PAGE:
Weighed down by laughable pretentiousness, Spaceship never comes close to lift-off. This low-budget British film concerns a schoolgirl’s apparent abduction by aliens in a town in Surrey, which sends her schoolmates and her father into a spiral of cosmic and philosophical uncertainty.
The characters all beggar belief; all of the schoolgirls are spacey, neon-haired rebel-sorts, talking in grand, vacuous platitudes masquerading as insight. The fact that such an outsider demographic seem to make up the entirety of the youth population (in Surrey, no less!) is, frankly, a strange and undermining falsehood.
The film frequently stumbles at scenes which are conceptually damned from the ground up. There is a painfully weak, wooden scene in which one schoolgirl lets another bite her arm and suck her blood. There is a semi-mythologised figure who has resolved to dance in a cave until he witnesses the alien. There is a scene set in a military compound in which an aged soldier reads an utterly, laughably dreadful poem about the dancing cave-boy. Towards the end all the kids begin dressing exactly like the missing girl, Lucidia, and one girl bafflingly tries to argue that she, that anyone, can be ‘a Lucidia’. Like some kind of angsty, nonsensical Sparticus. As you might gather, Spaceship makes very little sense.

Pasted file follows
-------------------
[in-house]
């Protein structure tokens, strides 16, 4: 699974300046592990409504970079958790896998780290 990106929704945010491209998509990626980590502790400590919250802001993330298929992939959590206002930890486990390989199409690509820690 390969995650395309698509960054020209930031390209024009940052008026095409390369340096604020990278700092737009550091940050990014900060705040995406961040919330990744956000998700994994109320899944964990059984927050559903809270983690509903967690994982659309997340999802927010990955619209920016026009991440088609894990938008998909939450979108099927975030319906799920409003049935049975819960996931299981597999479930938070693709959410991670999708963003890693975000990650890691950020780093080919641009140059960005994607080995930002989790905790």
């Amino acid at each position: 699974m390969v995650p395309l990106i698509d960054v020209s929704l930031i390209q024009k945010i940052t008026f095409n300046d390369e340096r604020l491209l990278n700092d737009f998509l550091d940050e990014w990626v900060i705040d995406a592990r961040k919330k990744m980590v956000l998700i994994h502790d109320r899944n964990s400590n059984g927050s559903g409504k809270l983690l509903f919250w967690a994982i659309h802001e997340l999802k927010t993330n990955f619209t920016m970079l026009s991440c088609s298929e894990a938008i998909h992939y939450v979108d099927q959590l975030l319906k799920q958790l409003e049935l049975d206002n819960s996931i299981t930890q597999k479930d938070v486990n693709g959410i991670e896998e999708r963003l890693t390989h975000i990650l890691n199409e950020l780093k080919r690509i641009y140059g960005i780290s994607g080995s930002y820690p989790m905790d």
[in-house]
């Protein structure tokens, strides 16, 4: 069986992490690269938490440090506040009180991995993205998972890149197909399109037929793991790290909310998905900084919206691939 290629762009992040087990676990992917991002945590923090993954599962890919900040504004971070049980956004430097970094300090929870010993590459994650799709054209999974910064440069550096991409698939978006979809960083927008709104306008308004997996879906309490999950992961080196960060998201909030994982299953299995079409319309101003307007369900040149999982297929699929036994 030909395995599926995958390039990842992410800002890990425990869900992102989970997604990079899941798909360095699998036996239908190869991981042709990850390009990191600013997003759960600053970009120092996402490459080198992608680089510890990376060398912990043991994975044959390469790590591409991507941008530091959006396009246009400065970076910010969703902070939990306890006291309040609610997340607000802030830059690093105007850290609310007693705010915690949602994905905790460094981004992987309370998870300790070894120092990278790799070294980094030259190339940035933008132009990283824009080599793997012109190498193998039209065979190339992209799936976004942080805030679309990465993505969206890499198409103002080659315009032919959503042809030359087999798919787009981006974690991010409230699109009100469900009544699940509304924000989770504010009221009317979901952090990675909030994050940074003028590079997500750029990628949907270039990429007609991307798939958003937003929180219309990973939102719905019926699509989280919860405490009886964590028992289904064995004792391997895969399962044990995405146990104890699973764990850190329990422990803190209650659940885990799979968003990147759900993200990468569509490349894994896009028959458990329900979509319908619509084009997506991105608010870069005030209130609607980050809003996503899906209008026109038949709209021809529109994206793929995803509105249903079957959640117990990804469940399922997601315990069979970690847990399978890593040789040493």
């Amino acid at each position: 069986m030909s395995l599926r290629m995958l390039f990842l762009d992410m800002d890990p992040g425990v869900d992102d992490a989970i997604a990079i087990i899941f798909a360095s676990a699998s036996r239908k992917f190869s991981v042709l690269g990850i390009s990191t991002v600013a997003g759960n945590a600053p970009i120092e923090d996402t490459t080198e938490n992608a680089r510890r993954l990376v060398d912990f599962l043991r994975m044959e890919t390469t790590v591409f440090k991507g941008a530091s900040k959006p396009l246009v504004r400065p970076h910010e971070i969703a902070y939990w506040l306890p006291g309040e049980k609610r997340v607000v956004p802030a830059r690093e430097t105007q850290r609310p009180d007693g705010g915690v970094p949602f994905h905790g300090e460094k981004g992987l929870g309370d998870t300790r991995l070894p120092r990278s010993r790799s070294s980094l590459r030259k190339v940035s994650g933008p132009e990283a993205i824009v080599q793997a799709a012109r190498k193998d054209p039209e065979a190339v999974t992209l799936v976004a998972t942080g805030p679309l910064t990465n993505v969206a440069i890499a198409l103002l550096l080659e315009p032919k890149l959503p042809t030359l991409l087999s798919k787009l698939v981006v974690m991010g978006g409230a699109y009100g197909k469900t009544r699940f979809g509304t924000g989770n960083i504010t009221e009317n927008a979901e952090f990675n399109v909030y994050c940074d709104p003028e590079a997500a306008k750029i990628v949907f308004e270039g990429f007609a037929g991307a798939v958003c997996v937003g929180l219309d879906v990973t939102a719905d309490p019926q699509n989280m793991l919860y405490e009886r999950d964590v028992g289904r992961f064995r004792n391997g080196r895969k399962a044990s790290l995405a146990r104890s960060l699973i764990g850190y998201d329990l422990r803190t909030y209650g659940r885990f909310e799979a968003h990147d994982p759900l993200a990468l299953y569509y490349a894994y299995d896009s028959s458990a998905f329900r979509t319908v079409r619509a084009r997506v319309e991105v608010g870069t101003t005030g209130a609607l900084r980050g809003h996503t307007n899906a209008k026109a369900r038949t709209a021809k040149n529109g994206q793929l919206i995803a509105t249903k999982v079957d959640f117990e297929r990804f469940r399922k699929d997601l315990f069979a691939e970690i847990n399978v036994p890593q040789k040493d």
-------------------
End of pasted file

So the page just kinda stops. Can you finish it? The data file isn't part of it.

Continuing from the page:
“conceptually damned from the ground up”
Which is not to suggest that the film is undeserving of any praise. In particular, the cinematography, by Liam Iandoli, is stylish and striking, going above and beyond what would be expected of a film produced on this scale. Within the film itself, there are a few scenes that aren’t mired in the otherwise all-consuming pretention, mostly involving the missing girl’s Icelandic dad, played by Anti Reini.
Given this is director Alex Taylor’s first feature, there are positive ideations. However, there is far too much over-indulged nonsense for Spaceship to showcase its strengths. Even at under an hour and a half, it feels sadly much too long. It is a film in which the colourful, ludicrous characters do nothing but stand around and ask the biggest, vaguest, teenage questions, never once noticing that the audience frankly couldn’t care less.
Image: Alex Taylor